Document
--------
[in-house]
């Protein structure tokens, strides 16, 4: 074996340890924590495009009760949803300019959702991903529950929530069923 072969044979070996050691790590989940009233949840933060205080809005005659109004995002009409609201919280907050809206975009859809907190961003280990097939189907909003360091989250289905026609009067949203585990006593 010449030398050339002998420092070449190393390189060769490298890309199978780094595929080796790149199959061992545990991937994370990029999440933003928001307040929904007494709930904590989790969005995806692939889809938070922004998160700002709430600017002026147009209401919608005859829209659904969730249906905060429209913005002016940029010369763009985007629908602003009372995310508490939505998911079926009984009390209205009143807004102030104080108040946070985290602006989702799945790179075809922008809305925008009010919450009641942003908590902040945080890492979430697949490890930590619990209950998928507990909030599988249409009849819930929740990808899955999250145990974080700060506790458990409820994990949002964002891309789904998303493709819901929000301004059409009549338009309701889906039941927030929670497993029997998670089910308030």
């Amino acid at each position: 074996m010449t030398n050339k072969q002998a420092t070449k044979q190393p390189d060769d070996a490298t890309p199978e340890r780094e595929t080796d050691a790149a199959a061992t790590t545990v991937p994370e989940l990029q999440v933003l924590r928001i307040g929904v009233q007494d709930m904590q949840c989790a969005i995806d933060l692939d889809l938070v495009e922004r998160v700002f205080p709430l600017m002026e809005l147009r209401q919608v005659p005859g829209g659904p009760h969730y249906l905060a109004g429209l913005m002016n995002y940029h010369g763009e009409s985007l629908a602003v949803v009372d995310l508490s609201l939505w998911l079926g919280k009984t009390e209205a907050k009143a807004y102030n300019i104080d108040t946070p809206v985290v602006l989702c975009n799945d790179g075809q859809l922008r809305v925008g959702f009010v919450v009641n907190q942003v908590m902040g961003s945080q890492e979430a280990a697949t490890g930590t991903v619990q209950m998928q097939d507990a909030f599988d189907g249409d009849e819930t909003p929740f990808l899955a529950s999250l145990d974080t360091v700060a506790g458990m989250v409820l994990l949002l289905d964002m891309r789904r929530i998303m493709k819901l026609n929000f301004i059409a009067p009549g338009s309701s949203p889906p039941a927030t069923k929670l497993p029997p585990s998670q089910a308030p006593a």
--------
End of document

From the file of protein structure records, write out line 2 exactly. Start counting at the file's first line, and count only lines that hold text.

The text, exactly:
């Protein structure tokens, strides 16, 4: 074996340890924590495009009760949803300019959702991903529950929530069923 072969044979070996050691790590989940009233949840933060205080809005005659109004995002009409609201919280907050809206975009859809907190961003280990097939189907909003360091989250289905026609009067949203585990006593 010449030398050339002998420092070449190393390189060769490298890309199978780094595929080796790149199959061992545990991937994370990029999440933003928001307040929904007494709930904590989790969005995806692939889809938070922004998160700002709430600017002026147009209401919608005859829209659904969730249906905060429209913005002016940029010369763009985007629908602003009372995310508490939505998911079926009984009390209205009143807004102030104080108040946070985290602006989702799945790179075809922008809305925008009010919450009641942003908590902040945080890492979430697949490890930590619990209950998928507990909030599988249409009849819930929740990808899955999250145990974080700060506790458990409820994990949002964002891309789904998303493709819901929000301004059409009549338009309701889906039941927030929670497993029997998670089910308030």